Several years ago, when we got our first chicks and I started researching chicken coop designs, I immediately fell in love with this coop I found on Google (this was before the days of Pinterest where I now have my dream coop pinned !). I still have coop envy.
So when Heather Bullard, fellow backyard chicken enthusiast and builder/owner of that gorgeous coop and also contributing editor and stylist for Country Living Magazine and the Editor in Chief for Souvenir Magazine, agreed to an interview with me, I was thrilled!
Heather couldn't have been nicer and it was fun to ask her, a fellow chicken keeper, a few questions about her flock, coop and photography.
I'm sure she gets interviewed all the time about her roles at the magazines and her photography (she is also an amazing photographer), but I would venture a guess this is the first time she has sat down (virtually) to chat specifically about her chickens!
FED: So, Heather, how many chickens do you have and how long have you kept backyard chickens?
HB: We currently have 6 and have been raising hens since 2010.
FED: I know you keep them as 'pets' and layers and don't eat them. So I'm sure you've named them all. Could you share their names with us?
HB: Coco (Plymouth Barred Rock), Ruby (Rhode Island Red), Souffle (Ameraucana), Frenchie (French Maran), Whitey and Gray Girl (both Ameraucana). Having a variety of breeds ensures I have a great
selection of beautiful eggs...from pale blues and greens to light browns and chocolate.
FED: You designed and built your own coop. Why did you decide to build instead of buying one and where did the inspiration come from for your unique creation?
HB: We couldn't find a design that would fit the style of our home, so we decided to build and design it ourselves. My inspiration was to have a traditional style, with clean lines and convenience as far as cleaning, storage and gathering the eggs. I'm a lucky girl in the fact that I'm married to a guy who can build anything...he gets the majority of the credit.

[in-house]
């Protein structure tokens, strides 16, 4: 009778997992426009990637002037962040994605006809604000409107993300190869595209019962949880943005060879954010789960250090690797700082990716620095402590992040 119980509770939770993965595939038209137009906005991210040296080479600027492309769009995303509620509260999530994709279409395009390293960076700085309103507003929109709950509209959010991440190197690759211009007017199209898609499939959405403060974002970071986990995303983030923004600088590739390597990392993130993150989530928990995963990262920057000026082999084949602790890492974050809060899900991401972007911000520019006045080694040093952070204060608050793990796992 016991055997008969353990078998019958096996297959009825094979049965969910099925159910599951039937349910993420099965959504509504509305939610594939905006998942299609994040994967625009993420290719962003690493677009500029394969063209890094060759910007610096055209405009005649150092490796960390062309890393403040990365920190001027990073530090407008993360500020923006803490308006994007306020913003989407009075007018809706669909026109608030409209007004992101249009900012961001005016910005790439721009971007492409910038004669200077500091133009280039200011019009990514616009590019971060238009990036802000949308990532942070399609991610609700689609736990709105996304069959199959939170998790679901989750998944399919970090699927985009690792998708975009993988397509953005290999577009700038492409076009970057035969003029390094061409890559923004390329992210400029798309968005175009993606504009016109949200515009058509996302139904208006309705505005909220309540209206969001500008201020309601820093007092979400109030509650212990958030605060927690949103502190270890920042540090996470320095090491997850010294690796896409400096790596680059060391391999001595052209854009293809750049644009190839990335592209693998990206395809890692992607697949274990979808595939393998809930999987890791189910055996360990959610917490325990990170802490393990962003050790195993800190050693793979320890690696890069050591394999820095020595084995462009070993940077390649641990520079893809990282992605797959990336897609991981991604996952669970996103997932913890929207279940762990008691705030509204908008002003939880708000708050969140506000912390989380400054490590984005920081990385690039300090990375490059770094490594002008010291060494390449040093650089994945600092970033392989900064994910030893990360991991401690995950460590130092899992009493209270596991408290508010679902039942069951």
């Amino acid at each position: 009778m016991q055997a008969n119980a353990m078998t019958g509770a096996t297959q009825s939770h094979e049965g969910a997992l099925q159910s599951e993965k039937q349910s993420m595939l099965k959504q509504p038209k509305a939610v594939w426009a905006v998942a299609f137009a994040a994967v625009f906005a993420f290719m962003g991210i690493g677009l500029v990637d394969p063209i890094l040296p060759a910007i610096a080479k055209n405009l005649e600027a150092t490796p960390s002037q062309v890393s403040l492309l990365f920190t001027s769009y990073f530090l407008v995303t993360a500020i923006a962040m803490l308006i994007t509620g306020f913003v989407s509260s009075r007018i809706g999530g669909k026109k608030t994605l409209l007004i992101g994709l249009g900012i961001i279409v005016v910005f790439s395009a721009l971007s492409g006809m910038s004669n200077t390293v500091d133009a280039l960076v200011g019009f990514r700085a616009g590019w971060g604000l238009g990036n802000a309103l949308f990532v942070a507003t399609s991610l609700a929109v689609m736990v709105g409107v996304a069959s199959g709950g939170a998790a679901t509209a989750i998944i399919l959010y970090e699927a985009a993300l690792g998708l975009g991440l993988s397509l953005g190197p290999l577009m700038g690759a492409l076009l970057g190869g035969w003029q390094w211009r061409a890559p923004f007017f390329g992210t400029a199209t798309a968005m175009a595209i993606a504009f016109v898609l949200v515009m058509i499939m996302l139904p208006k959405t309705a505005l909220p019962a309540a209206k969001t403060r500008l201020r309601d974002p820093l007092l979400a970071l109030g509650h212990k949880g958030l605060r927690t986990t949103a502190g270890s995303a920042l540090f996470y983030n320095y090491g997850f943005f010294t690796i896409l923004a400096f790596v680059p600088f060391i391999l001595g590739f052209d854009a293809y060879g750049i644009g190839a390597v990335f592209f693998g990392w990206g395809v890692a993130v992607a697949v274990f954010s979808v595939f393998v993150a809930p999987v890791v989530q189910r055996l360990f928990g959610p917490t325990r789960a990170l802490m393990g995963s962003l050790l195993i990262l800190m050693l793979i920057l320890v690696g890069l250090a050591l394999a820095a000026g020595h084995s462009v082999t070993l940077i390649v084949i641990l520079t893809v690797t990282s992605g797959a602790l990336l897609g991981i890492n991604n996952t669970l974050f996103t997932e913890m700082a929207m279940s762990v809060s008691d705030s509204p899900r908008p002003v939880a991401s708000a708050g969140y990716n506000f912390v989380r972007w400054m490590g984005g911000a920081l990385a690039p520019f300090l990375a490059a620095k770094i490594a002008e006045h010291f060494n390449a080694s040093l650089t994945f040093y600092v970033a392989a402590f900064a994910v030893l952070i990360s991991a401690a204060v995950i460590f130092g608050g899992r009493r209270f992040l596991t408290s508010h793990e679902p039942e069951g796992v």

HB: Having the brick walkways makes cleaning a breeze. We just hose everything down. With gravel, the droppings would be embedded in the rocks. And we installed perimeter fencing around the coop to keep them of the porch areas. Although we do let them out to graze most of the day, when we have parties or visitors they remain in the fenced area.
FED: I'm guessing eggs figure heavily into your family's diet, as they do ours. Eggs Benedict is probably my favorite way to eat eggs. What's your favorite way to prepare eggs?
HB: Scrambled, second would be hard boiled or fried. I suppose I'm a purist. But we do try to find recipes that call for a lot of them!
FED: Your photographs of your flock are just beautiful, as is all your photography. How does photographing chickens differ from photographing say a room setting or landscape? What is the most difficult aspect?
HB: Quite a bit of difference, since chickens aren't inanimate objects. You have to be willing to follow them around and be patient. Or take photos while they're eating, or on the roost or nest.
FED: What has surprised you most about raising chickens?
HB: Their quirky, odd personalities and how much fun they are! And how simple it is to raise them.
Well, Heather your coop and run area is beautiful and you clearly take excellent care of your chickens. You are an inspiration to us all. Thank you for taking the time to chat with us a bit.
~all photos used with permission courtesy of Heather Bullard~
To purchase the plans to build Heather's beautiful Chez Poulet Coop, click here.
To subscribe to Country Living Magazine, click here.